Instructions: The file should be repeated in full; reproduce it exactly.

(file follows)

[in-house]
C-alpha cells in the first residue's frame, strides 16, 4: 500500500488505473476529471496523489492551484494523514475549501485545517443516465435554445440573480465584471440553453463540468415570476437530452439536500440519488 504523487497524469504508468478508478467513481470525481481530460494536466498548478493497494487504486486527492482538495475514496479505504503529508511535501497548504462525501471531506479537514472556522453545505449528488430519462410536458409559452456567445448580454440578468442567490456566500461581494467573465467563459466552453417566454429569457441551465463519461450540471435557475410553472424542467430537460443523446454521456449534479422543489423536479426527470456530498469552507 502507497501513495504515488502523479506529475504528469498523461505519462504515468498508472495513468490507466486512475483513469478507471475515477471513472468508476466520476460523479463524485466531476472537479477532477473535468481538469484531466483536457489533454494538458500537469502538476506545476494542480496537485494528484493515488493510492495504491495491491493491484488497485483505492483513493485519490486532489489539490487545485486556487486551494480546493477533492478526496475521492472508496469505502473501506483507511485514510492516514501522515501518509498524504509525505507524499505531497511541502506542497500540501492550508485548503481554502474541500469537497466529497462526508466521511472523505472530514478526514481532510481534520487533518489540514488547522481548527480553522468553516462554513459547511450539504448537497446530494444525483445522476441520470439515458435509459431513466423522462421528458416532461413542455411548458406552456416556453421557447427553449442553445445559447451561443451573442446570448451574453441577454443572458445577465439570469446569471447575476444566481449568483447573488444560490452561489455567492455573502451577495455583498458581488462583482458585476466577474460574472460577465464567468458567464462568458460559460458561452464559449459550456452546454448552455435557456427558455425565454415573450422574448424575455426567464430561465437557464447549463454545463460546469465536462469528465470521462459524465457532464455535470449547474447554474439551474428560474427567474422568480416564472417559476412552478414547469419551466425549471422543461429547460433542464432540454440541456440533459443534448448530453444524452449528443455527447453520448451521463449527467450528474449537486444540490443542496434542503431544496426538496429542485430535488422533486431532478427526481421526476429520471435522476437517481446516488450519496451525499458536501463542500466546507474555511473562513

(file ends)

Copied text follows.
[in-house]
C-alpha cells in the first residue's frame, strides 16, 4: 500500500488505473476529471496523489492551484494523514475549501485545517443516465435554445440573480465584471440553453463540468415570476437530452439536500440519488 504523487497524469504508468478508478467513481470525481481530460494536466498548478493497494487504486486527492482538495475514496479505504503529508511535501497548504462525501471531506479537514472556522453545505449528488430519462410536458409559452456567445448580454440578468442567490456566500461581494467573465467563459466552453417566454429569457441551465463519461450540471435557475410553472424542467430537460443523446454521456449534479422543489423536479426527470456530498469552507 502507497501513495504515488502523479506529475504528469498523461505519462504515468498508472495513468490507466486512475483513469478507471475515477471513472468508476466520476460523479463524485466531476472537479477532477473535468481538469484531466483536457489533454494538458500537469502538476506545476494542480496537485494528484493515488493510492495504491495491491493491484488497485483505492483513493485519490486532489489539490487545485486556487486551494480546493477533492478526496475521492472508496469505502473501506483507511485514510492516514501522515501518509498524504509525505507524499505531497511541502506542497500540501492550508485548503481554502474541500469537497466529497462526508466521511472523505472530514478526514481532510481534520487533518489540514488547522481548527480553522468553516462554513459547511450539504448537497446530494444525483445522476441520470439515458435509459431513466423522462421528458416532461413542455411548458406552456416556453421557447427553449442553445445559447451561443451573442446570448451574453441577454443572458445577465439570469446569471447575476444566481449568483447573488444560490452561489455567492455573502451577495455583498458581488462583482458585476466577474460574472460577465464567468458567464462568458460559460458561452464559449459550456452546454448552455435557456427558455425565454415573450422574448424575455426567464430561465437557464447549463454545463460546469465536462469528465470521462459524465457532464455535470449547474447554474439551474428560474427567474422568480416564472417559476412552478414547469419551466425549471422543461429547460433542464432540454440541456440533459443534448448530453444524452449528443455527447453520448451521463449527467450528474449537486444540490443542496434542503431544496426538496429542485430535488422533486431532478427526481421526476429520471435522476437517481446516488450519496451525499458536501463542500466546507474555511473562513